import { createMuiTheme } from "@material-ui/core/styles";import { COLORS } from "colors/colors";​const materialTheme = createMuiTheme({  typography: {    fontFamily: ["Quicksand", "sans-serif", "Arial"].join(",")  },  palette: {    primary: { main: "#212C52" }  },  overrides: {    MuiTooltip: {      tooltip: {        backgroundColor: COLORS.darkblue100,        maxWidth: 164,        fontSize: 10,        padding: 10      },      arrow: {        color: COLORS.darkblue100      }    }  }});​export default materialTheme;

Next, we wrap our app with the ThemeProvider at the highest level possible so all the components can benefit from it. 

const App = () => {  return (    <Router>      <Provider store={reduxStore}>        <ThemeProvider theme={materialTheme}>          <AppLayout />        </ThemeProvider>      </Provider>    </Router>  );};

And now to style our MUI tooltip component. 

import React from "react";import { Tooltip as MaterialTooltip } from "@material-ui/core";import { Div } from "./StyledComponents";​type TooltipPlacement =  | "bottom-end"  | "bottom-start"  | "bottom"  | "left-end"  | "left-start"  | "left"  | "right-end"  | "right-start"  | "right"  | "top-end"  | "top-start"  | "top";​type TooltipProps = {  title: string;  arrow?: boolean;  placement?: TooltipPlacement;  width?: number;};​const Tooltip: React.FC<TooltipProps> = ({  title,  arrow = true,  placement = "top",  children}) => {  return (    <MaterialTooltip title={title} arrow={arrow} placement={placement}>      <Div>{children}</Div>    </MaterialTooltip>  );};​export default Tooltip;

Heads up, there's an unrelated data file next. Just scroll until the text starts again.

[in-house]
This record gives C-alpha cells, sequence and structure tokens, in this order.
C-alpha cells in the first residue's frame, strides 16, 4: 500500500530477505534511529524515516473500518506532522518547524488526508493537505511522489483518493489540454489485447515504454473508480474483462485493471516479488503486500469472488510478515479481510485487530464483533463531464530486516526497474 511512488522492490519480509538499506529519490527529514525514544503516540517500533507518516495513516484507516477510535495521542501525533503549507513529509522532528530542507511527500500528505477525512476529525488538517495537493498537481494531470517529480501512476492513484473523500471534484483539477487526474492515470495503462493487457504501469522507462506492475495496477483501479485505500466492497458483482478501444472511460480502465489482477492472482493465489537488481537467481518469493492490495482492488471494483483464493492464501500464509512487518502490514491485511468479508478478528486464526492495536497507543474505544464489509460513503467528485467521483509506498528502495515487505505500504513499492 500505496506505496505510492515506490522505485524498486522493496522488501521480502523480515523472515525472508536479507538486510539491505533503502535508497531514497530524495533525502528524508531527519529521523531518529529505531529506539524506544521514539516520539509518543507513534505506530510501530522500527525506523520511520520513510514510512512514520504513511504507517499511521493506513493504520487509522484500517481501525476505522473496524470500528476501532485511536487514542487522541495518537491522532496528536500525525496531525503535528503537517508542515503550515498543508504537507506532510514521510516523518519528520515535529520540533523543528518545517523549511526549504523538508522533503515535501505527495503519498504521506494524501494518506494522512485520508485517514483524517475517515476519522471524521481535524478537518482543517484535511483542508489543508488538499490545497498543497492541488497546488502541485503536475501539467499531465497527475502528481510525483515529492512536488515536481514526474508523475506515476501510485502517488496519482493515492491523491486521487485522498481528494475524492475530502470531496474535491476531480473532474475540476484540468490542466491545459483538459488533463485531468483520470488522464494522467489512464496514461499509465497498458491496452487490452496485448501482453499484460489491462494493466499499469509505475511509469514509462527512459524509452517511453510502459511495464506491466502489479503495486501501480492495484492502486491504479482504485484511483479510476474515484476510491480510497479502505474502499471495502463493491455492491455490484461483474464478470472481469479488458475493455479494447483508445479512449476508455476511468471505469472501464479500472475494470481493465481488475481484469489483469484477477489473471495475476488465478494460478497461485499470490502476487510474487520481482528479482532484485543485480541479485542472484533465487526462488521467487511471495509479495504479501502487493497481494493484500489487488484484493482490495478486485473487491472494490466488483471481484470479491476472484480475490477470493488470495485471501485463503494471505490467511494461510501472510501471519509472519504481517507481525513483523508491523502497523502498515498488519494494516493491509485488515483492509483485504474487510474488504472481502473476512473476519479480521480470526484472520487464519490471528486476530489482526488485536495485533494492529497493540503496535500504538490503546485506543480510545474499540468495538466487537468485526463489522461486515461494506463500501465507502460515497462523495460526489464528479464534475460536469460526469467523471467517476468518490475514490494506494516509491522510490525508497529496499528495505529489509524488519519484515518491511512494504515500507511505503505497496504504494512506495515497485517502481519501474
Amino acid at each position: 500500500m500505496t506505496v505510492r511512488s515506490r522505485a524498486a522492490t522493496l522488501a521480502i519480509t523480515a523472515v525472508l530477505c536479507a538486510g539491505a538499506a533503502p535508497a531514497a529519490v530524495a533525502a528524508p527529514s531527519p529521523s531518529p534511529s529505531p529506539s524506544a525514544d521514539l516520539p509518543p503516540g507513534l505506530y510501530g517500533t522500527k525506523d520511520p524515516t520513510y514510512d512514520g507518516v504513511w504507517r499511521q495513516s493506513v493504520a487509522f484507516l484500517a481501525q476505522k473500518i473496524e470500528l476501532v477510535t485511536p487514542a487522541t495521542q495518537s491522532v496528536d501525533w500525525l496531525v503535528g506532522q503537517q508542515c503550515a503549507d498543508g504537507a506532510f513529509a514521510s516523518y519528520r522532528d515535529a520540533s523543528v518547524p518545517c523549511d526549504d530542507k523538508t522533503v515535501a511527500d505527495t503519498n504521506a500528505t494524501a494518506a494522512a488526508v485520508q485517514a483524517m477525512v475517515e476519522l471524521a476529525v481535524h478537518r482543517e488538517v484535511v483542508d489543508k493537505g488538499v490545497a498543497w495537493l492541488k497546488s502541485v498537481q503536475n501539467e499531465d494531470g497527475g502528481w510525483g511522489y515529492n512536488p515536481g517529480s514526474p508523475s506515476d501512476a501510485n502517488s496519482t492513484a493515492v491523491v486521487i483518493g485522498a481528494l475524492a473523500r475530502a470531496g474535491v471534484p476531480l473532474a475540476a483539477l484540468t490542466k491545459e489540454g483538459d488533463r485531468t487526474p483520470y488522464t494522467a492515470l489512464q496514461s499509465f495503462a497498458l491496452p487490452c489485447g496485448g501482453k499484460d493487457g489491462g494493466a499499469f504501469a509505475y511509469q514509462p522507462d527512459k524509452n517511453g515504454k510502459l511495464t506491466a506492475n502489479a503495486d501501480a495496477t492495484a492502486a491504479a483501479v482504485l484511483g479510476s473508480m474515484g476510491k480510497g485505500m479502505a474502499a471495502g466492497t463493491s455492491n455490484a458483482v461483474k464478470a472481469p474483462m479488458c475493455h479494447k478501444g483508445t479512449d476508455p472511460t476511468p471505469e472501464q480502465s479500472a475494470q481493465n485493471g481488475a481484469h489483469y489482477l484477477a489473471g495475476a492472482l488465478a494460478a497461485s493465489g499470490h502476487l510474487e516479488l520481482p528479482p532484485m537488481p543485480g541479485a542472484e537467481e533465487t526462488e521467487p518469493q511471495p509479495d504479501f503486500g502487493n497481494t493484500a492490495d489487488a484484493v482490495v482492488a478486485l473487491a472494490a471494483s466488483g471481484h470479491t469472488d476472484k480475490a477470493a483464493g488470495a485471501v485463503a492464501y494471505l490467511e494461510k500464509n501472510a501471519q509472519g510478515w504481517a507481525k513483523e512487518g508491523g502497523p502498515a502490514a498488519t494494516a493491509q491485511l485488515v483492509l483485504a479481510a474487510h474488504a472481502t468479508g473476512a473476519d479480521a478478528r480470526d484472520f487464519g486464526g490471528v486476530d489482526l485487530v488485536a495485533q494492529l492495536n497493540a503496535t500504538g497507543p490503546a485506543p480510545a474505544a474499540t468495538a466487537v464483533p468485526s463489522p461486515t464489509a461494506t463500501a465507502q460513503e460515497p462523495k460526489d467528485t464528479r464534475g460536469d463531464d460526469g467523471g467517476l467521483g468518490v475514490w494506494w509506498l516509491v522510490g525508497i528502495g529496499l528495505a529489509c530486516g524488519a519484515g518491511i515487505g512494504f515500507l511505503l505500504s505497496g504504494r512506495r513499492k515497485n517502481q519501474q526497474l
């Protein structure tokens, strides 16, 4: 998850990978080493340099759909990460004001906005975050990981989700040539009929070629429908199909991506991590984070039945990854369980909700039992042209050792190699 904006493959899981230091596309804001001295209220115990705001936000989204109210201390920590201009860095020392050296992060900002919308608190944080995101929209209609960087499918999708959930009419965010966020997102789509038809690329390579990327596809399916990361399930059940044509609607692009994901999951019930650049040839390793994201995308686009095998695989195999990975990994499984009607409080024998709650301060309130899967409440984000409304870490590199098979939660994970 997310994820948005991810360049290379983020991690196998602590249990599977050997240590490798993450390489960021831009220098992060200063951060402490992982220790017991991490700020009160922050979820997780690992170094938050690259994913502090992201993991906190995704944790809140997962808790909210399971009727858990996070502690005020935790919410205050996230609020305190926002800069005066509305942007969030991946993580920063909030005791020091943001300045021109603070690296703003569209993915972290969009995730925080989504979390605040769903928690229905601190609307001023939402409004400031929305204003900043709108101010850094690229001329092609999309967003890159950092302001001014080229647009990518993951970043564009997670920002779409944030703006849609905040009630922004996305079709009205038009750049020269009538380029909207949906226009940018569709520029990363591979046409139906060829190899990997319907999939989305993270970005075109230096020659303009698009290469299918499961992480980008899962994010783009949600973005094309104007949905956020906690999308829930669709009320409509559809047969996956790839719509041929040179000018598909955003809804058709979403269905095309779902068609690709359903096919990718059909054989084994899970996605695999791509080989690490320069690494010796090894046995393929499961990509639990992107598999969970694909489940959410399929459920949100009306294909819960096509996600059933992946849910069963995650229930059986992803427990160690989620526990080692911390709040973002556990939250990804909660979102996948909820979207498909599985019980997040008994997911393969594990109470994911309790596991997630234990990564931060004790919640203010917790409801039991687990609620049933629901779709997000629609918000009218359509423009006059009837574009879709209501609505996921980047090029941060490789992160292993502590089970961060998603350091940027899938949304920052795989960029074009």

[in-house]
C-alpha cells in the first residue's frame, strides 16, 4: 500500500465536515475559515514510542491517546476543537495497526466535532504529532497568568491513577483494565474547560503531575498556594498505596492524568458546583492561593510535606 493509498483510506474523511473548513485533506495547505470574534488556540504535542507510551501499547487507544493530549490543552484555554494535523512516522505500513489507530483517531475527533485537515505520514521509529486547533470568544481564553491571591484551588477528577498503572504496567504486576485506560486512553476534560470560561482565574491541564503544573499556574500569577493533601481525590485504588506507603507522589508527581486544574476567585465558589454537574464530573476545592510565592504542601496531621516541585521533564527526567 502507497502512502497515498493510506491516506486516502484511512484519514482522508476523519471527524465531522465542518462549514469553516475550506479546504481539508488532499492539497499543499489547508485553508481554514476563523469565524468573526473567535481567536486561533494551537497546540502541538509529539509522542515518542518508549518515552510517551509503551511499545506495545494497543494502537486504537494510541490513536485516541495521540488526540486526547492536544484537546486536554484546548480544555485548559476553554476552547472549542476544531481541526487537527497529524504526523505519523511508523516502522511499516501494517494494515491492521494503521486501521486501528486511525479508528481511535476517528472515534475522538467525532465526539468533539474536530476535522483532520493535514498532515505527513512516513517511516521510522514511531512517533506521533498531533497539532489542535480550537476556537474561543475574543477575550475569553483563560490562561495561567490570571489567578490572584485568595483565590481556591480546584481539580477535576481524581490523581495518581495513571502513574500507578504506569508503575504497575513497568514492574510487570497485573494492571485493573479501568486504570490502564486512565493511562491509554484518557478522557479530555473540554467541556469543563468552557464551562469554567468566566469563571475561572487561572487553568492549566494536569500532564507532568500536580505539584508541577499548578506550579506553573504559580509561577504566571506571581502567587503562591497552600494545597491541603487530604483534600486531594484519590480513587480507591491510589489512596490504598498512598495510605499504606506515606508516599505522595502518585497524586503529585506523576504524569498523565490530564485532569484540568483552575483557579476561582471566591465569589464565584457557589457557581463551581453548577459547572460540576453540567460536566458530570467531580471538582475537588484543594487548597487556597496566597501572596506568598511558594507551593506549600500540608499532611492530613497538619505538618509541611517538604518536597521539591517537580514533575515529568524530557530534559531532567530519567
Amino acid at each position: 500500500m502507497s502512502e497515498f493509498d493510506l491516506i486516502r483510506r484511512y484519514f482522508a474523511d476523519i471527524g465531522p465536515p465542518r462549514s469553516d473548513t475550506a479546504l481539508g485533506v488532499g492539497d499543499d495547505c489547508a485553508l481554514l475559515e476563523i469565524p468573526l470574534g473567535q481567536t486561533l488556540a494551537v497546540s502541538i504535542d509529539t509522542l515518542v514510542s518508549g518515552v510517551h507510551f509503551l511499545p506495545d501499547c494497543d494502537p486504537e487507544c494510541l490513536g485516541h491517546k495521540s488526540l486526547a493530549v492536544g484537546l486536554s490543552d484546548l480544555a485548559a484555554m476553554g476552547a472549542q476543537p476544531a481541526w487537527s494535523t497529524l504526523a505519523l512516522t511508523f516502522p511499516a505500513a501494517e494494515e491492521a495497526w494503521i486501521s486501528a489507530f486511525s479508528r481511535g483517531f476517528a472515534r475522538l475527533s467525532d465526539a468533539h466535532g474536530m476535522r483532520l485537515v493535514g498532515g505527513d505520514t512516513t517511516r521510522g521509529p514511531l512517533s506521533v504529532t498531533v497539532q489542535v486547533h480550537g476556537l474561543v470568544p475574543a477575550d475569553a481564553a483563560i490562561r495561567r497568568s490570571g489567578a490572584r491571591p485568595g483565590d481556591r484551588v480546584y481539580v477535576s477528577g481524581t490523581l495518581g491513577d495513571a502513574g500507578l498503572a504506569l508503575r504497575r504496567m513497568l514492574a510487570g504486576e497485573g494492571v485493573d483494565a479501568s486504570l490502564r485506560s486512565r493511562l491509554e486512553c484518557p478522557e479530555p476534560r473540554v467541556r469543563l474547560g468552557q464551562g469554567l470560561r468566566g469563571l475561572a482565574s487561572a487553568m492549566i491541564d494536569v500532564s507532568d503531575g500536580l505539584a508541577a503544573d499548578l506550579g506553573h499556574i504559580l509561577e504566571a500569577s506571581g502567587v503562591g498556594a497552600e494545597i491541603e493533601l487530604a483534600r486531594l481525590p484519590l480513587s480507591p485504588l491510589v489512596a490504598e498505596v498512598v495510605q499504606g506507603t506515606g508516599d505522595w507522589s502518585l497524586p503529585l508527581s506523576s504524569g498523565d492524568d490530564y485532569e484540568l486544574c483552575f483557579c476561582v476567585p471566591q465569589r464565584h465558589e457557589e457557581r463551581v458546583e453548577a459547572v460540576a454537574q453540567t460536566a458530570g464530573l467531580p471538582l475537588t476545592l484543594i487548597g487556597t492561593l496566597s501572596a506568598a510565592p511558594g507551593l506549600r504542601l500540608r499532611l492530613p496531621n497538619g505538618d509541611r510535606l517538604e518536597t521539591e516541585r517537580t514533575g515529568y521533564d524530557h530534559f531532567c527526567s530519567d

Notice how we are not adding any className prop or using any styled component feature in this code snippet. We are simply implementing the tooltip, but no styling is involved in this file. We are able to do that because Material UI stores your ThemeProvider’s theme in a React context, and then passes it to all child components of that context for styling purposes. This really DRYs up your CSS.

What’s the idea here? It’s to simplify and minimize the amount of code we need to write to style a component and to centralize the styling of our application and our React components so that we can easily make updates that propagate through all component instances. What we want is to improve the consistency of styles applied to the app.

Let us look at what this bunch of code looks like in the browser:

Riding in Style with React ThemeProvider

The Material UI tooltip component will now look the same across the entire application. If we want to change its background because we are now in Dark Mode or because our designers decided to update our color scheme, we could simply change the theme without any other modifications to the component. As far as our application code is concerned, our tooltips don’t seem to know about the theme or any CSS properties that we are trying to apply to it. This is because the React Material UI library does that under the hood and provides us with sensible defaults that we can customize on a global level.